The new Stonehaven renal unit is designed to provide vital facilities to the community and surrounding areas.
The driver for this project started back in 2018, when NUH received results from the annual CQC Picker Survey that indicated they could do more to support women who were staying in maternity overnight. NUH decided to introduce ‘partners staying overnight’ and began a pilot project. The trust conducted pre and post-implementation surveys as part of the project with service users and staff and did a lot of work with health and safety, governance, safeguarding, infection control, patient dignity champions, and trade unions. The project was designed to make it easier for fathers and non-birthing parents to be involved in the pregnancy and birth journey while in hospital.
The Boston recliner is a ‘godsend’
As part of the project, NUH made a bid to the Nottingham Hospitals Charity to purchase five chairs for each of the four antenatal and postnatal wards, in total 20 chairs across both hospital site campuses. NUH then made the decision they would like to extend the pilot to every in-patient bed in maternity. This was to allow the hospital to welcome partners or a trusted companion to stay with any woman or birthing person who had to stay in hospital overnight. To do this, NUH submitted a funding proposal to Small Steps Big Changes (SSBC), who fund projects that are designed to give every child the best start in life. They are funded by the National Lottery’s Community Fund’s ‘A Better Start’ Programme.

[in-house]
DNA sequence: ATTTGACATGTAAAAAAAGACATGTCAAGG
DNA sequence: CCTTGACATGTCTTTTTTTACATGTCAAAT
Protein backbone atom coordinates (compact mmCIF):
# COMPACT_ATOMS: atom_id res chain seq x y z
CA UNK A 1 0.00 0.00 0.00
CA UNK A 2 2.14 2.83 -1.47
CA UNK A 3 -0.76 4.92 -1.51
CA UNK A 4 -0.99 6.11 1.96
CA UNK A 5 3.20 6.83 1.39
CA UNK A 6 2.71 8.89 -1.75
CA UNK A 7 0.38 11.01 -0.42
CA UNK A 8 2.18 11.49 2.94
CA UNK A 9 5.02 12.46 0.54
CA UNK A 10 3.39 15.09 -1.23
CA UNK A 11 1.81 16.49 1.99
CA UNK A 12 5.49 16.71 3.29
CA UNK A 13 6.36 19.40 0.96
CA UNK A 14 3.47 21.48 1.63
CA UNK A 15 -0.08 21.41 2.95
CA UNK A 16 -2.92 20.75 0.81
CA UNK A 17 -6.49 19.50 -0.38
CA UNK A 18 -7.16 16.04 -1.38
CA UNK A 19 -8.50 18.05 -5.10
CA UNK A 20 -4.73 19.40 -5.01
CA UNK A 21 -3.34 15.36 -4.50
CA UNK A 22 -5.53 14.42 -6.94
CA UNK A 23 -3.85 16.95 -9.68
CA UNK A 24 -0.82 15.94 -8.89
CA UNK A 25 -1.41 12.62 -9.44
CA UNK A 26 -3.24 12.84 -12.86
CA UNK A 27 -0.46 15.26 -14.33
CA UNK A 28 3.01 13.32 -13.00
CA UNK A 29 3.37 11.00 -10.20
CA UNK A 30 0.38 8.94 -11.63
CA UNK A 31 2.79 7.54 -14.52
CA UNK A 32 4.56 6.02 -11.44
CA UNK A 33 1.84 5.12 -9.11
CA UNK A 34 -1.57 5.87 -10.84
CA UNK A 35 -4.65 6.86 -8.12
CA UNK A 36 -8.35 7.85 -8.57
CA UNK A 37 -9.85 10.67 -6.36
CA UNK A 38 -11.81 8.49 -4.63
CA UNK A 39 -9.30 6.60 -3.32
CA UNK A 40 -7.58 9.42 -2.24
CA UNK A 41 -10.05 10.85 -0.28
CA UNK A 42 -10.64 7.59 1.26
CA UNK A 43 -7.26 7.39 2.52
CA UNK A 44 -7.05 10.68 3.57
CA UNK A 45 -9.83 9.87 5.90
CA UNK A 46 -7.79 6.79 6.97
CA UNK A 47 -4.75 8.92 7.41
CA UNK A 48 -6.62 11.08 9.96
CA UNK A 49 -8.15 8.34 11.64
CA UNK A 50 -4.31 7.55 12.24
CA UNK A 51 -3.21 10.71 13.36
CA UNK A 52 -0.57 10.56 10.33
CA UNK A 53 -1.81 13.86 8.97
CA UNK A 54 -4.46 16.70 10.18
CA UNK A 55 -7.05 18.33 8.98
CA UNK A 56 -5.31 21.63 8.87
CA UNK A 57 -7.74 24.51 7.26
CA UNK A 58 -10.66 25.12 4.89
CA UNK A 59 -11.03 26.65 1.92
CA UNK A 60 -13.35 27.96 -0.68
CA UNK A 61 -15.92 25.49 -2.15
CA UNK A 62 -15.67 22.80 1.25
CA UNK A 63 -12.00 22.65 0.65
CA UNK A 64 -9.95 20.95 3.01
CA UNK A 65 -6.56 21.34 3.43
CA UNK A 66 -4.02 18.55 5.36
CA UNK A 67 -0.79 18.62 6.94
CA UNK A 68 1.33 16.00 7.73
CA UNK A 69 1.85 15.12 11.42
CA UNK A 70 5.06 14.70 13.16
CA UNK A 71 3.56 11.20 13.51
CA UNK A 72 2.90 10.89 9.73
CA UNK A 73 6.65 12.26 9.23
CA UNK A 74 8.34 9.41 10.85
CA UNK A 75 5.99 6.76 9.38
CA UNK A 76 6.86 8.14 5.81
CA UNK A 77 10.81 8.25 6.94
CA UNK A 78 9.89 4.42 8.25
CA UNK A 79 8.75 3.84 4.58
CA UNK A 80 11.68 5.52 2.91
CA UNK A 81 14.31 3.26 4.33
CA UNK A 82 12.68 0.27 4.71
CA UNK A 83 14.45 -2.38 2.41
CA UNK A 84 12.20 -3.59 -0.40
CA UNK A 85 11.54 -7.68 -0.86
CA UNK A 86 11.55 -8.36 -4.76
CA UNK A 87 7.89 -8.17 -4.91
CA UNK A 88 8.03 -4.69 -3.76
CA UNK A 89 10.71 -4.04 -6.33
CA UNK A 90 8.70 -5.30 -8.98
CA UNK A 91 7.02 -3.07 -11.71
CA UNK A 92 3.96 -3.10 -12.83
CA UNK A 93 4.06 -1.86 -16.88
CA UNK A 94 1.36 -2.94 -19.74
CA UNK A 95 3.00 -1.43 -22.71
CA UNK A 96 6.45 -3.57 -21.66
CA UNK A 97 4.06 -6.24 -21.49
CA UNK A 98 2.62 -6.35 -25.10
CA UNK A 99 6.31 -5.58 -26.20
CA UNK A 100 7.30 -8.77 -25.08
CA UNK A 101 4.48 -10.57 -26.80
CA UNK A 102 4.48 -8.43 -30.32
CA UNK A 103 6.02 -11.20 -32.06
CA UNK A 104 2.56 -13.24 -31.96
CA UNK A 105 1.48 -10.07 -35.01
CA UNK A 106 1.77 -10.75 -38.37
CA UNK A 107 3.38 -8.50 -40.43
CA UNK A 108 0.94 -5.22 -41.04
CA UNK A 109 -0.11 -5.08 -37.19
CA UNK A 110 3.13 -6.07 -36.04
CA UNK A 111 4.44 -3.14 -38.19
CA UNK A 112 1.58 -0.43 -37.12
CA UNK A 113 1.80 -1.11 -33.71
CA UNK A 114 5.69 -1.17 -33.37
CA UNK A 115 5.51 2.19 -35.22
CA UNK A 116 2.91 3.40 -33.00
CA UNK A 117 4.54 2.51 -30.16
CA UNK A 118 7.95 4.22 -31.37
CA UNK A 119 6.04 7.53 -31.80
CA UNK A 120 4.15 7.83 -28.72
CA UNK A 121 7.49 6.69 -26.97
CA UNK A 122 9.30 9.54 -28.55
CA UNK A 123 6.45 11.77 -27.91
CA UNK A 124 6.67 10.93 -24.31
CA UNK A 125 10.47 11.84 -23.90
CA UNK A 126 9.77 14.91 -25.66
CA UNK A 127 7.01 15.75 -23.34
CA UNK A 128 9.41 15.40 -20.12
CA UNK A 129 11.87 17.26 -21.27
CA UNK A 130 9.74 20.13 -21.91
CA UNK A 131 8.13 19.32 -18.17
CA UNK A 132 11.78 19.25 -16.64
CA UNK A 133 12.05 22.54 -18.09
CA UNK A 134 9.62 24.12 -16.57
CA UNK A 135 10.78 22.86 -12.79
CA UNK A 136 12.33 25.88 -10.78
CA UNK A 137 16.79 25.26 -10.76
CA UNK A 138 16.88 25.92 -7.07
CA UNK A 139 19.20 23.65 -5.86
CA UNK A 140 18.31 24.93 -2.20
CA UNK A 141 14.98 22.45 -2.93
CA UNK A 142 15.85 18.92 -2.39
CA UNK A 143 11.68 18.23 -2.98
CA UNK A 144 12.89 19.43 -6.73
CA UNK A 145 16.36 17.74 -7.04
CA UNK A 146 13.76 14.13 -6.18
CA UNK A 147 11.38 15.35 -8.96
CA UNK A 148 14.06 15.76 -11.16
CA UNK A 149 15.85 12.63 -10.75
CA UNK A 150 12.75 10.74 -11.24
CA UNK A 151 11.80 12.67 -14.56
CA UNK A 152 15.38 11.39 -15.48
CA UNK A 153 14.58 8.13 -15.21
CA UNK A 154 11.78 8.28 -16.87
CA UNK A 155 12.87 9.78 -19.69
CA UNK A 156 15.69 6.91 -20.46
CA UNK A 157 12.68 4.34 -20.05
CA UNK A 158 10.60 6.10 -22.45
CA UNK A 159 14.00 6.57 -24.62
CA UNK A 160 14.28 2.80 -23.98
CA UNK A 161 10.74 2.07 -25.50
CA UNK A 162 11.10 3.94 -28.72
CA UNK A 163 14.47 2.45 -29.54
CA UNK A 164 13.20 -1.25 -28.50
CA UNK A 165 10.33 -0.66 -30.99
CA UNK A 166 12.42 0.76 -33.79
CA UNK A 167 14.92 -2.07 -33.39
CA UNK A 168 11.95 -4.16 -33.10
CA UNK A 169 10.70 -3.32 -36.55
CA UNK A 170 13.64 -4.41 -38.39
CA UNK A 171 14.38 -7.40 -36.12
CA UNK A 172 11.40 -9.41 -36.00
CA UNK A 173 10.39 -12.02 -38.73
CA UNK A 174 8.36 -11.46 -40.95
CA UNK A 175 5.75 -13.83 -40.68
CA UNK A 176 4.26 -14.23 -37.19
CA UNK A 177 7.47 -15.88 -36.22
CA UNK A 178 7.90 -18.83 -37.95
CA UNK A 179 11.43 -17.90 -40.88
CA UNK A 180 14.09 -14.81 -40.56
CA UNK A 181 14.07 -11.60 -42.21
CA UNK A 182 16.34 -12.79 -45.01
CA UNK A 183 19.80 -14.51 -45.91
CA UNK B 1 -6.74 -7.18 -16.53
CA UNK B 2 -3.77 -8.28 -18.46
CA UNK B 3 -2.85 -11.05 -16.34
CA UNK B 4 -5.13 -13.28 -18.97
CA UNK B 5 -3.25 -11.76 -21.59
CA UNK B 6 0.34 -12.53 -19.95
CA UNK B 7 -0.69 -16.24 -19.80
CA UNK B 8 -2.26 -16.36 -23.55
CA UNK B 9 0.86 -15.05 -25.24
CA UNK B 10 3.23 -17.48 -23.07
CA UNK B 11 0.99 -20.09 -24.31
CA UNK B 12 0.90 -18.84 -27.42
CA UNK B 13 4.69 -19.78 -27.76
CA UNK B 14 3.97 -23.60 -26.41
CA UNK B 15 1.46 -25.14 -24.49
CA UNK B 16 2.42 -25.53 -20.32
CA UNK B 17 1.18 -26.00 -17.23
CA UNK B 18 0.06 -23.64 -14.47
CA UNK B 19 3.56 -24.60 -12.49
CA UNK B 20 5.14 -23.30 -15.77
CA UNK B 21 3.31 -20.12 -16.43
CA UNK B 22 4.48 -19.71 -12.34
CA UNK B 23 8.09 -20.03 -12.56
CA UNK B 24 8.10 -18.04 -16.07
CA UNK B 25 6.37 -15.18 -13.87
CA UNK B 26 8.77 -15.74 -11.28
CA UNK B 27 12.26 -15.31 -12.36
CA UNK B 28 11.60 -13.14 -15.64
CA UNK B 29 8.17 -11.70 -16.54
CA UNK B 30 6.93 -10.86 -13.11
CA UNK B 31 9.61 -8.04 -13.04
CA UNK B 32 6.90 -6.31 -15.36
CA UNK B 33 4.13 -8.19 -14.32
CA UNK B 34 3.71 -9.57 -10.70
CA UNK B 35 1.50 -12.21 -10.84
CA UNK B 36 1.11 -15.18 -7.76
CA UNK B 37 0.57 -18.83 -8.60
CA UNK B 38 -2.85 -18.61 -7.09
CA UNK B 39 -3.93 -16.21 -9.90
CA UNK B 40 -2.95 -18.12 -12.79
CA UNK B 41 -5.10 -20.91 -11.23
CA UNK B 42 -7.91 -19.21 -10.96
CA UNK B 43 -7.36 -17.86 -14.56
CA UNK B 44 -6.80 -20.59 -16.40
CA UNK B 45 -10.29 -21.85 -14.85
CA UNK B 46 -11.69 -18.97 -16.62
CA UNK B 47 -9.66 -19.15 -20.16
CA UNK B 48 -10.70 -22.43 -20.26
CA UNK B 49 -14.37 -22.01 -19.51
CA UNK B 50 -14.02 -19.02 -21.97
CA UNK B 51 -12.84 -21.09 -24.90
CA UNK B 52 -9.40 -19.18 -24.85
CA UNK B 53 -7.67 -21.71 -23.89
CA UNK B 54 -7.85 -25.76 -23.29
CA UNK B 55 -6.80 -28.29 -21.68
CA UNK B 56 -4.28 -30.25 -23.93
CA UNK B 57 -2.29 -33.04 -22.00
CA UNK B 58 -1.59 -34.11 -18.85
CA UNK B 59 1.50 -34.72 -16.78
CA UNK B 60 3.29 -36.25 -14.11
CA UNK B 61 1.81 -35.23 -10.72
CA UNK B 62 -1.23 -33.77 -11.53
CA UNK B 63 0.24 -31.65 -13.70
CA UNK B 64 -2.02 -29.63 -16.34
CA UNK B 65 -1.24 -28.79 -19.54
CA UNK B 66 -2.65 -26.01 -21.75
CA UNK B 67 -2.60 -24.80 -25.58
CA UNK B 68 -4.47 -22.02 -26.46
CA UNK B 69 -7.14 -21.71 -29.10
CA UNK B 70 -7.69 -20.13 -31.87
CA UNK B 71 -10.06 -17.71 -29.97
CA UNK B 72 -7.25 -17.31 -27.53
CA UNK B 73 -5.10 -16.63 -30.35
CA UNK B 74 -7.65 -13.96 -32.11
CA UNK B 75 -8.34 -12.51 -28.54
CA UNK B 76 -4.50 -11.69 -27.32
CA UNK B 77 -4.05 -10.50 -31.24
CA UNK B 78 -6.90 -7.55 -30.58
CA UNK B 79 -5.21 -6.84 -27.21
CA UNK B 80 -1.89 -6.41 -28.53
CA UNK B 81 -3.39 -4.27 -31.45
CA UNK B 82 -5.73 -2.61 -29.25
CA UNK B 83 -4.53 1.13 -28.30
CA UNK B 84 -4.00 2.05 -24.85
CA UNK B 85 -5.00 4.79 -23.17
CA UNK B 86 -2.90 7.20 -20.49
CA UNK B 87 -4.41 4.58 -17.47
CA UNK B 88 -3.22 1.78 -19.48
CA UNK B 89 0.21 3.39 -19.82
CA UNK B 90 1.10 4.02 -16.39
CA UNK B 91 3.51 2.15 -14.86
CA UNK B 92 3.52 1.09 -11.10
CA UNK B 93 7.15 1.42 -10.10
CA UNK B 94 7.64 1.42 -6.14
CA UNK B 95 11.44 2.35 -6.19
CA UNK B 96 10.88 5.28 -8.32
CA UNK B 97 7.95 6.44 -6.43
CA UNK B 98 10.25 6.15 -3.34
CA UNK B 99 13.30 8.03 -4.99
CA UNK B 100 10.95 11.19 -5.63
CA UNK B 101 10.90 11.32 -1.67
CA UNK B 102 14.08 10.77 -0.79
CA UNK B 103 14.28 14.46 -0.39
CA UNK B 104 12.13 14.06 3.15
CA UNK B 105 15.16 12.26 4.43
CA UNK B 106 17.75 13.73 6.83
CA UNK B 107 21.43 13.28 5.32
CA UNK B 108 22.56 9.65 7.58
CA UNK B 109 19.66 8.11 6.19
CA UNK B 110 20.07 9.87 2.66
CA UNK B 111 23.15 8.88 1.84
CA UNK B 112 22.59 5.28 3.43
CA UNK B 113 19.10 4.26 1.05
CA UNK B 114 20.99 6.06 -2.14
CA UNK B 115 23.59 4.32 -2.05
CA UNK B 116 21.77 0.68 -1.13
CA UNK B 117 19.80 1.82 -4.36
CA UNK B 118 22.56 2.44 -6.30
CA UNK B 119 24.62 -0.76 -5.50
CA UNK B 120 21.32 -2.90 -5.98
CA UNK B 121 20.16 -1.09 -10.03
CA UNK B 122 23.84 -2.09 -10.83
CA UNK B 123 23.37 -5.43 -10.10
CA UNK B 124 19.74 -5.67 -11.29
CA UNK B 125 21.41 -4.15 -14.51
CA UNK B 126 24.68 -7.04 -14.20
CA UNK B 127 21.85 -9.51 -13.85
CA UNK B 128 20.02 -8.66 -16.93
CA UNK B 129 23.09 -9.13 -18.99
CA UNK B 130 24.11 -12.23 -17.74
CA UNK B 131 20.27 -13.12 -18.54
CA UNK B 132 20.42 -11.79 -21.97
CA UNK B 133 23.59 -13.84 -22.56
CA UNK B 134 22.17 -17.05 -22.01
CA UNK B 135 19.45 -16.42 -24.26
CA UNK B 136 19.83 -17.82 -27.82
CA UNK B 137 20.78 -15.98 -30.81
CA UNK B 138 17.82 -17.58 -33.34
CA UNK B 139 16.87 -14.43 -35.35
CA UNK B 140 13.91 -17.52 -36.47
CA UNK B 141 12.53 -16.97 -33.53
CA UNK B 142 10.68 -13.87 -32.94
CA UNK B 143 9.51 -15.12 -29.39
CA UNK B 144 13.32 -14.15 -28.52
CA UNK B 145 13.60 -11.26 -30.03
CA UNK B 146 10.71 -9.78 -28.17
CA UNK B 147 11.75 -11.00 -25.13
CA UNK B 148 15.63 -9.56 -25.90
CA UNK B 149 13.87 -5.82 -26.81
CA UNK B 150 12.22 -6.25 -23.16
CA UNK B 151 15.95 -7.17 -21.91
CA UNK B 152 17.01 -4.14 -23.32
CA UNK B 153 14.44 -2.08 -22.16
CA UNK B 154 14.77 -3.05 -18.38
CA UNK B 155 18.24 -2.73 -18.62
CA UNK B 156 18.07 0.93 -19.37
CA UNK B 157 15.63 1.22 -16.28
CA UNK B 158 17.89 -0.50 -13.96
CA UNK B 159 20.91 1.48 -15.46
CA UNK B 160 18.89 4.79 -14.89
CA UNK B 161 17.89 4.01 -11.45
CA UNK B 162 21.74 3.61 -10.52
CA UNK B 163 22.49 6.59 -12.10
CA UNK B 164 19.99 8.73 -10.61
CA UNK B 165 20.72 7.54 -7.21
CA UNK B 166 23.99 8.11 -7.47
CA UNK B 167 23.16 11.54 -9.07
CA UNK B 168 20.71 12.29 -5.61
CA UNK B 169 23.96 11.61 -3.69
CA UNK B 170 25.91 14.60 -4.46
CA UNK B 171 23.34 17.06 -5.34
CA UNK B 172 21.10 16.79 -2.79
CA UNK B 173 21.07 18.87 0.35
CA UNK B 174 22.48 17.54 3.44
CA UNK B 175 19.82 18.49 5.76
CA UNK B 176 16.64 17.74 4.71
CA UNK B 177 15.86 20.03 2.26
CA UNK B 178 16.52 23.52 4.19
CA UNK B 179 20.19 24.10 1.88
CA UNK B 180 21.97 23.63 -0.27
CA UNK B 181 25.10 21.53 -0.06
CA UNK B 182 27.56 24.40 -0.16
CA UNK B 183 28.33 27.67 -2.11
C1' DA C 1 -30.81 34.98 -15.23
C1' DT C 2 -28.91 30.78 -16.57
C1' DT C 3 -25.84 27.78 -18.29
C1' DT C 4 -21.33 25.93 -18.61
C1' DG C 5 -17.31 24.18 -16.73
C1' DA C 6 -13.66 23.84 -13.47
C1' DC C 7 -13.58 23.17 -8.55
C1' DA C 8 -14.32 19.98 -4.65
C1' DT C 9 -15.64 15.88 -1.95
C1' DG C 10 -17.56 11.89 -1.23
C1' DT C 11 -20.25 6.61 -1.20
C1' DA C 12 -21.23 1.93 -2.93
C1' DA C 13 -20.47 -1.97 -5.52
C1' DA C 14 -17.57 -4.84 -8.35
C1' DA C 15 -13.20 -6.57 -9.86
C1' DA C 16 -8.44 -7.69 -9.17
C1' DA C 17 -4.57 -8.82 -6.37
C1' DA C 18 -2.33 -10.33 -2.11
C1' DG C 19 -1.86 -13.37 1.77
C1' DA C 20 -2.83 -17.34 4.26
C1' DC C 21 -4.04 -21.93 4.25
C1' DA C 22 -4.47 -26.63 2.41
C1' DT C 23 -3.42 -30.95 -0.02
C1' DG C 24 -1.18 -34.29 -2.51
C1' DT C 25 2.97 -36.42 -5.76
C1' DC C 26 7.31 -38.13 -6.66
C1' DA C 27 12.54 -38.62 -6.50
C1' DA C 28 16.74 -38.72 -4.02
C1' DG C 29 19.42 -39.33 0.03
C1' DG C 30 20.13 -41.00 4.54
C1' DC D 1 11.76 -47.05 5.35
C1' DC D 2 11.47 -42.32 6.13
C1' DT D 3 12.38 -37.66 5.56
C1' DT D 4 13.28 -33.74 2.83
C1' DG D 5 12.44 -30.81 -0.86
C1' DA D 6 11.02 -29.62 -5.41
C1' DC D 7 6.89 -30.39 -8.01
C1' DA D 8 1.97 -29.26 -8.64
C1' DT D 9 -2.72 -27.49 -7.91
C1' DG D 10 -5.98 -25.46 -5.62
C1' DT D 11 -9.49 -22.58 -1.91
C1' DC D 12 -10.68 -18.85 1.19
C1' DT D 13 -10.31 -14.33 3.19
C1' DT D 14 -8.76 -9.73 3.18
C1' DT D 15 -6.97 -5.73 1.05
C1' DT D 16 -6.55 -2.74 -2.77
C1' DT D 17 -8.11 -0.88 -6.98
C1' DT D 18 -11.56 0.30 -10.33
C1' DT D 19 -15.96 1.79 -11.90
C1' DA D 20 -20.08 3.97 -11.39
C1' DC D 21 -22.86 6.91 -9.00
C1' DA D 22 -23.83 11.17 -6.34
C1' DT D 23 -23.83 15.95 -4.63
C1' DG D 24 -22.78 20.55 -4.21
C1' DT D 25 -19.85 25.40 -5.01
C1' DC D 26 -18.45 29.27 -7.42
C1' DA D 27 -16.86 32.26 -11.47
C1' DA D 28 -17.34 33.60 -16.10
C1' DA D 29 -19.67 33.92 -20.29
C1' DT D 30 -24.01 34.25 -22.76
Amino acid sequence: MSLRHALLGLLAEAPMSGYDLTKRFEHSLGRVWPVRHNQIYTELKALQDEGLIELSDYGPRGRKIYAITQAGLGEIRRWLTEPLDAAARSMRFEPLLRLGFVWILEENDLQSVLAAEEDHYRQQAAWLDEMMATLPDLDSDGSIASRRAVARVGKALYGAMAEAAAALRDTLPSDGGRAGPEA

One of SSBC’s objectives is to increase father inclusivity in the lives of their children. They had developed ‘an information pack for new fathers’ in collaboration with local Nottingham families and other professionals and stakeholders. The project team trialled three different models of chairs with staff and dads in different locations within the maternity unit. The Boston was a clear winner due to the comfort levels, simplicity of use, and more generous size that was comfortable for taller men.
NUH and SSBC worked together to launch the two initiatives. Feedback from the project has been overwhelmingly positive from partners, and just as welcome from staff, who also see the benefit for both women and partners. The recliners work well for women who want to sit out of bed and feed their babies too.
One new dad described the Boston recliner as a ‘godsend’, another had a 6‑night stay on the ward and said “The Boston is very comfy to sit in for long periods with my newborn, its the next best alternative to sleeping in a bed.” One dad whose partner and baby had been transferred to Nottingham for admission to the neonatal unit said that he was so glad to have somewhere comfortable to rest as a 5 hour’s drive home every night would not have been safe.
Staff report they love the colours and the new recliners are easy to clean and can be moved without creating any manual handling injury.
One dad whose partner and baby had been transferred to Nottingham for admission to the neonatal unit said that he was so glad to have somewhere comfortable to rest as driving 5 hours home every night would not have been safe.
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